I'm not naturally that social, gregarious person who can network up a storm. I'm not the best at keeping in touch or reaching out first. I also don't like going to things alone. But as I build my new career, I have to. I went to one wellness event with a friend which was awesome, but also a crutch for me. I think it's important to keep our RL friendships separate from work. I created a separate social media account for my wellness pursuits for this reason. Sure there's a little crossover/promotion that needs to happen-- because when you're starting a business, your friends and family are not only your cheerleaders and major source of emotional support...they're also probably going to be your first customers/clients.
That said, I don't think dragging friends along to wellness events is something good for them, me, or my business. So I'm going to them solo now; revisiting that uncomfortable, but necessary exploration of self, confronting my social insecurities and awkwardness, and talking to people....asking questions about how they started their businesses...asking for advice.
What I've found is that most people are really open, giving, and grateful, especially in the wellness space.
It was mentioned at the Love Beauty Wellness festival I attended yesterday that people rarely land on wellness as a career because they aspired to it. They land on wellness, usually, out of something painful, difficult, or eye opening.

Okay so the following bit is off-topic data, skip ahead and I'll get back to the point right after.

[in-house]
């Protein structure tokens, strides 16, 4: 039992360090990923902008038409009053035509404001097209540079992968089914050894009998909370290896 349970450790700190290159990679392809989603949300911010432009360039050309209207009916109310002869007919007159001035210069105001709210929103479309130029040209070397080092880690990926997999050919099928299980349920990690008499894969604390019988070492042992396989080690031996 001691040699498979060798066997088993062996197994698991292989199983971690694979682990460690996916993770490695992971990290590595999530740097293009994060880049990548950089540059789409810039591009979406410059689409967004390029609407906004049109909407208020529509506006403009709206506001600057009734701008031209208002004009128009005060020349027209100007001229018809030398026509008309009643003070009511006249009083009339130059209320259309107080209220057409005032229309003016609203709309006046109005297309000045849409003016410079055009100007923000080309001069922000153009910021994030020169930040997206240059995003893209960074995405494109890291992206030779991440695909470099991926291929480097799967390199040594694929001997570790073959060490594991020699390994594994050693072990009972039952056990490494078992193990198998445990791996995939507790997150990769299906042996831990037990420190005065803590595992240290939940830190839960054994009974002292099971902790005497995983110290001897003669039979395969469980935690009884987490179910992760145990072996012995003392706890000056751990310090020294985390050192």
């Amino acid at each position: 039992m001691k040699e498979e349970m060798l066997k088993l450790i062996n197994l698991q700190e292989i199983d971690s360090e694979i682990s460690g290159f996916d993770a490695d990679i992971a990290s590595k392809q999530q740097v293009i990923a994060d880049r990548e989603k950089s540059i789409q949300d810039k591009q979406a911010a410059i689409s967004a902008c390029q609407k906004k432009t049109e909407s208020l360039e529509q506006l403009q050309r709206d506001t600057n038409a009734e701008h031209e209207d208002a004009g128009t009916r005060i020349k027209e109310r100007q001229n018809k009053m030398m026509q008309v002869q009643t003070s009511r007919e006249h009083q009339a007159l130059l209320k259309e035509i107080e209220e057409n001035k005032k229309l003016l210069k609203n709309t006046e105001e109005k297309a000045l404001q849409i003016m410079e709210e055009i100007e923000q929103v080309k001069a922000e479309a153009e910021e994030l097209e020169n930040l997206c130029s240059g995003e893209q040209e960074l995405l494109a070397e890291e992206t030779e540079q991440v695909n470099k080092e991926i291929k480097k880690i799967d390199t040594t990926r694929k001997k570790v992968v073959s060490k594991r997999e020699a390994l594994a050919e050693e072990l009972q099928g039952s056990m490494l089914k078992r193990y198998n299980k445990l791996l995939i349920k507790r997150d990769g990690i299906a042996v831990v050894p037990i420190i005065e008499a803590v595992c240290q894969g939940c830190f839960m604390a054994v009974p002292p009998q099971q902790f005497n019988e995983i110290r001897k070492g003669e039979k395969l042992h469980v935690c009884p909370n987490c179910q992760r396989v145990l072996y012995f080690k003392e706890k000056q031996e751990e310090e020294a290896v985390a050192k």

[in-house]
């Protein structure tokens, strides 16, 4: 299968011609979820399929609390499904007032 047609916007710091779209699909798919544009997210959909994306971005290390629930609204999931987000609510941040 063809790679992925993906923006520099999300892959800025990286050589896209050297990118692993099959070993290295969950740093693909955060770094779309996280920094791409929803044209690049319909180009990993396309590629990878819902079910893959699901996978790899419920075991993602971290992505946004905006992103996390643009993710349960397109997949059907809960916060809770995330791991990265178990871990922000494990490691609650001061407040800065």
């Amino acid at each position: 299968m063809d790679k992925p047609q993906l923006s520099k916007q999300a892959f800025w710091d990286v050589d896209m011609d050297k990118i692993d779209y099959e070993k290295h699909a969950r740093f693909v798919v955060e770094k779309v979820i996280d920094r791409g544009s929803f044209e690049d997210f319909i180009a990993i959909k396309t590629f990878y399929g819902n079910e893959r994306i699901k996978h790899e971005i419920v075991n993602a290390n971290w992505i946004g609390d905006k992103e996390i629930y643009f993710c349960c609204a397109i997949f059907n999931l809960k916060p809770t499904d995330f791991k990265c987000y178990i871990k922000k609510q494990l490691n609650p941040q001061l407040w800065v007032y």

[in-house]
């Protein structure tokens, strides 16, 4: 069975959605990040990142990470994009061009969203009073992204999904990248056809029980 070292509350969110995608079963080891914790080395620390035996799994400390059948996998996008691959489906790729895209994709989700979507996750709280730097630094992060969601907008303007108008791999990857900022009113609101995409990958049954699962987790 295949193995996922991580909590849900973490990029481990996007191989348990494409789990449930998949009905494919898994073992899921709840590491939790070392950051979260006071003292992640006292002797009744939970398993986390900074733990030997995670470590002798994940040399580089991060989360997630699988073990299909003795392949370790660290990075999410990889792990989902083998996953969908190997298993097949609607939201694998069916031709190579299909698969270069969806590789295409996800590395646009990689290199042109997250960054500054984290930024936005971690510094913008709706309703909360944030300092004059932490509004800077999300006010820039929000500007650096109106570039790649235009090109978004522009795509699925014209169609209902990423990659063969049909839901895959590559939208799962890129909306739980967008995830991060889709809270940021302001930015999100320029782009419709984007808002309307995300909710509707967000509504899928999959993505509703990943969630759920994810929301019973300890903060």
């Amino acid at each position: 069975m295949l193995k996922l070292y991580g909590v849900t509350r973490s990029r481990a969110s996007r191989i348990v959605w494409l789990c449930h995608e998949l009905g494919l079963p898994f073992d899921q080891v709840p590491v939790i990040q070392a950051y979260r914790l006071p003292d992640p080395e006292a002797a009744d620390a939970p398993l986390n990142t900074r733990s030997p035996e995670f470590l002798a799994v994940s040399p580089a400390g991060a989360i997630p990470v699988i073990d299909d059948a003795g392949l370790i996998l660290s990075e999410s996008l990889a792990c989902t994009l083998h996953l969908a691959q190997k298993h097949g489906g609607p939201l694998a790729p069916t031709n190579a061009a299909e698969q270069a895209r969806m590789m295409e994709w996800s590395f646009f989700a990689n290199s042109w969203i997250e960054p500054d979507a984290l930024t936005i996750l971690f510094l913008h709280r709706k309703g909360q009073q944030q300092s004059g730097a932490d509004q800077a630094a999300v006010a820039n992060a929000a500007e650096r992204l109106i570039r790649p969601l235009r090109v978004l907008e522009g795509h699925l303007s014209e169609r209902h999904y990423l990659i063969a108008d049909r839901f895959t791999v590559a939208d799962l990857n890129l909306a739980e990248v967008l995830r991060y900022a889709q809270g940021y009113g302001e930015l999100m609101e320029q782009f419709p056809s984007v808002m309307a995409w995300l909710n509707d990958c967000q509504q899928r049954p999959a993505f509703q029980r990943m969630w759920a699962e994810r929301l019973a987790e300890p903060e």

For me, it was a combination of all three: my history with an eating disorder, my father suffering from, and beating, pancreatic cancer, and the realization that I can change the outcome of my current and future self-- which includes my susceptibility to genetic health issues-- by taking care of myself, through ongoing knowledge and practice.
It seems so simple, right?! Self care...something that should be innate in all of us. Like breathing or going to the bathroom...but it's not. I think many people want to invite self care into their lives but don't know where to start. Or they think it requires a long list of rules and regulations. Or they don't want to give up certain vices that provide them happiness on some level.
People who go into wellness aren't exempt from self-judgement, insecurities and engaging in actions that contradict self care-- we're human.